A nice grab bag of used book store finds… I’m nearing completion of my collection of Zelazny’s pre-1980 novels (I do not own nor really want to read any of his purely fantasy works). Also, I couldn’t help but pick up David Gerrold’s 1974 Hugo and Nebula Award nominated novel The Man Who Folded Himself (1973) although I have been utterly underwhelmed with his work in the past—for example, Space Skimmer (1972) and Yesterday’s Children (1972).
I also found the first volume of a trilogy by Leonard Daventry—owned only the third one for some reason. And, who can resist another James White novel. I desperately want to recreate the joy that was White’s The Watch Below (1966).
1. Damnation Alley, Roger Zelazny (1969)
(Alan Gutierrez’s cover for the 1984 edition)
From the back cover: “HELL AND DAMNATION. Tanner pushed ahead, cutting a diagonal by the green sunset. Dust continued to fall about him, great clouds of it, and the sky was violet, then purple once more. Then the sun went down and the night came on, an the stars were very faint points of light somewhere above it all. After a time the moon rose, and the half-face that it showed that night was the color of a glass of Chianti wine held before a candle. He list another cigarette and began to curse, slowly, softly, without emotion. Hell Tanner on Damnation Alley.”
2. A Man of Double Deed, Leonard Daventry (1965)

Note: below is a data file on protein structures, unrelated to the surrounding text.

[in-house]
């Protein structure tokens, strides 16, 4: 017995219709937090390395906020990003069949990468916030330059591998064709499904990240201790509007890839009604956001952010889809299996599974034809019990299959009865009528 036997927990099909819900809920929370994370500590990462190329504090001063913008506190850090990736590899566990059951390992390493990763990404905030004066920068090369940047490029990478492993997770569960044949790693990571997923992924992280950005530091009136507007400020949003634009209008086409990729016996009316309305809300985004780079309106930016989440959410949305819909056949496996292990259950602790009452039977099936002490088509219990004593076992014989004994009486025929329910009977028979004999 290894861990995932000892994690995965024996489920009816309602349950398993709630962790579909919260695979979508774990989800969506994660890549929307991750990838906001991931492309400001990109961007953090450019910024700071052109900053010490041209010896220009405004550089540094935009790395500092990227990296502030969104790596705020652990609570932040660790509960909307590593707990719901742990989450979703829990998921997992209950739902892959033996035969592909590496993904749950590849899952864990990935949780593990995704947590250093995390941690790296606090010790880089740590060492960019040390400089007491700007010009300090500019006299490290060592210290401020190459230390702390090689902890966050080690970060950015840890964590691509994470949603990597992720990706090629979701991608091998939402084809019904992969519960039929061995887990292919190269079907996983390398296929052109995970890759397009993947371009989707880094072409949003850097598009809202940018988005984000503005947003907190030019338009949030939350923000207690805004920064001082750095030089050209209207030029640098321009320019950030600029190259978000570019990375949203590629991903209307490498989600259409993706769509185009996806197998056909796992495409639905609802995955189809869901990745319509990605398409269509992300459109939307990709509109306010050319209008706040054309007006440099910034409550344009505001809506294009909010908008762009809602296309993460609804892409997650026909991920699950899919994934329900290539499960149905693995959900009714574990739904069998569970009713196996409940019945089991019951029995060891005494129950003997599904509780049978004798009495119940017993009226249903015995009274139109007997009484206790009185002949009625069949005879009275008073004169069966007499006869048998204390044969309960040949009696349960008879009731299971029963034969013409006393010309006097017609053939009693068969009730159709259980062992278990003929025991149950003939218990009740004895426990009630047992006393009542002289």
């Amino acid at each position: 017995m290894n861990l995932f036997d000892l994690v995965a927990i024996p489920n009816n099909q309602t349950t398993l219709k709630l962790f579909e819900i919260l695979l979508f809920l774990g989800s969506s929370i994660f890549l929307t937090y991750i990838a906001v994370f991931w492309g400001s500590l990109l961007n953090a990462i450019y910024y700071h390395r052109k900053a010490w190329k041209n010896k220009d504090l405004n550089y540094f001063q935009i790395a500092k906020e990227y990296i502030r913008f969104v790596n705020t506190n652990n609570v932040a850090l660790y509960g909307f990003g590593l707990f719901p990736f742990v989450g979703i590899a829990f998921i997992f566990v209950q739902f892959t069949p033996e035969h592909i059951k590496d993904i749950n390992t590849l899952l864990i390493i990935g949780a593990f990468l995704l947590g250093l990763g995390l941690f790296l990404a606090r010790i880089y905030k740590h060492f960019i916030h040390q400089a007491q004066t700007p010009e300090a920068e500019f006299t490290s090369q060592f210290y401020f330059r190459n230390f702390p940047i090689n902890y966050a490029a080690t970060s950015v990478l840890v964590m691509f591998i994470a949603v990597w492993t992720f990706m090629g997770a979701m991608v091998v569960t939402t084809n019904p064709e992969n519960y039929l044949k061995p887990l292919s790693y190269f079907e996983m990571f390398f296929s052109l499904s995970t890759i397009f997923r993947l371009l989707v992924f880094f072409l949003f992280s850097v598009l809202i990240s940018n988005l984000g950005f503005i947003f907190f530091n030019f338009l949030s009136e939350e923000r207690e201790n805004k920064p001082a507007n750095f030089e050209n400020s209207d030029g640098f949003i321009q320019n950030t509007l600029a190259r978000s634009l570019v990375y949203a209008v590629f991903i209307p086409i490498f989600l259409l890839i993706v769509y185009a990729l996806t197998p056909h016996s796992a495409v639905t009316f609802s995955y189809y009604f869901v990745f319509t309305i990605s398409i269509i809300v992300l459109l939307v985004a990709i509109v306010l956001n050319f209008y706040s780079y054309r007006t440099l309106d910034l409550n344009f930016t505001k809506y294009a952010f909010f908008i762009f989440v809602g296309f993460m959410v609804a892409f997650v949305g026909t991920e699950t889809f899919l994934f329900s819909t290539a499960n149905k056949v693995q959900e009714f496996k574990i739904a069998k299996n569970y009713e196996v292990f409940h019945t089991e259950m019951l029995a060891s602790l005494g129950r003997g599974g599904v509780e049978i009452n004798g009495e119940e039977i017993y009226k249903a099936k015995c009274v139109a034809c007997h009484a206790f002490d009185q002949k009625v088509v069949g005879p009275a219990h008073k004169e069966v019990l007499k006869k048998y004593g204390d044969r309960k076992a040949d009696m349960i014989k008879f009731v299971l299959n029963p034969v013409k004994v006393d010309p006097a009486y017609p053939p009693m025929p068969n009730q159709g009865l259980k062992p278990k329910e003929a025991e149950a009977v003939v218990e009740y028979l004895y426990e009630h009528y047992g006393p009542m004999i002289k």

(Richard Powers’ cover for the 1967 edition)
From the back cover: “DANGEROUS MISSION. The world of the twenty-first century is living in fear of the numerous bands of youths roaming the cities and terrorizing them without purpose. There is no end to the malicious homicide, the savage violence, and senseless suicide that is being committed.
Only the Keymen—a group of Telepaths, the custodians of humanity—are fully aware of the implications of the worsening situation.
Claus Coman, a top Keyman, is sent on a dangerous mission, which if successful will mean the deportation of these destructive youngsters to another planet. But there are many who want to maintain the status quo—and who are unscrupulous enough to let nothing stand in the way of their goals—not even the murder of a Keyman…”
3. The Man Who Folded Himself, David Gerrold (1973)
(Uncredited cover for the 1974 edition)
From the back cover of a later edition: “A PIONEER IN TIME. Dan Eakin’s uncle just died—but not before he left Dan a mysterious package. Inside is a black leather belt with a luminous digital panel; the trademark reads TIMEBELT. Dan has just viewed the instructions and strapped the belt around his waist—and now his finger is poised over the “Activate” button. In a moment, his world will begin to expand with exhilarating potential as the barriers of time fade into insignificance.”
4. Tomorrow is Too Far, James White (1971)
(Matt Davis’ cover for the 1981 edition)
From the back cover: “SECURITY RISK. Jim Carson was Security Chief at the Hart-Ewing plant—and he was very good at his job. That is, he accomplished what he had to unobtrusively. The nature of the job made Carson cautious and meticulously thorough. What he brought to his profession was a most thoughtful sensitivity. So when Carson became uneasy, he knew something was really wrong. And methodically, as usual, he started going over the multitude of details and impressions he had been picking up day-to-day for weeks. He came up with a most astonishing result!”